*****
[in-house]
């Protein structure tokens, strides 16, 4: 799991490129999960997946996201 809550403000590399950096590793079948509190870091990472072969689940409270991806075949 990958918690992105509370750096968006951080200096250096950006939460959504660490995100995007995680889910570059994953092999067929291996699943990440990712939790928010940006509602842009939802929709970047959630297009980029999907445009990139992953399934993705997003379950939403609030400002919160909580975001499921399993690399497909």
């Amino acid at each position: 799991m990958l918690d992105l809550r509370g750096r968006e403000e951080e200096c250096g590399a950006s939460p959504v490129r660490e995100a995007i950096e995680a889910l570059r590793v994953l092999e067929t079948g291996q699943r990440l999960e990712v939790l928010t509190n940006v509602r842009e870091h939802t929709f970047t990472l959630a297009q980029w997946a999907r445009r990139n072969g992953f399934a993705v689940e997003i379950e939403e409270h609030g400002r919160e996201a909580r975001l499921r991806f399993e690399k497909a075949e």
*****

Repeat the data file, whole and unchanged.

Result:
[in-house]
């Protein structure tokens, strides 16, 4: 799991490129999960997946996201 809550403000590399950096590793079948509190870091990472072969689940409270991806075949 990958918690992105509370750096968006951080200096250096950006939460959504660490995100995007995680889910570059994953092999067929291996699943990440990712939790928010940006509602842009939802929709970047959630297009980029999907445009990139992953399934993705997003379950939403609030400002919160909580975001499921399993690399497909």
């Amino acid at each position: 799991m990958l918690d992105l809550r509370g750096r968006e403000e951080e200096c250096g590399a950006s939460p959504v490129r660490e995100a995007i950096e995680a889910l570059r590793v994953l092999e067929t079948g291996q699943r990440l999960e990712v939790l928010t509190n940006v509602r842009e870091h939802t929709f970047t990472l959630a297009q980029w997946a999907r445009r990139n072969g992953f399934a993705v689940e997003i379950e939403e409270h609030g400002r919160e996201a909580r975001l499921r991806f399993e690399k497909a075949e």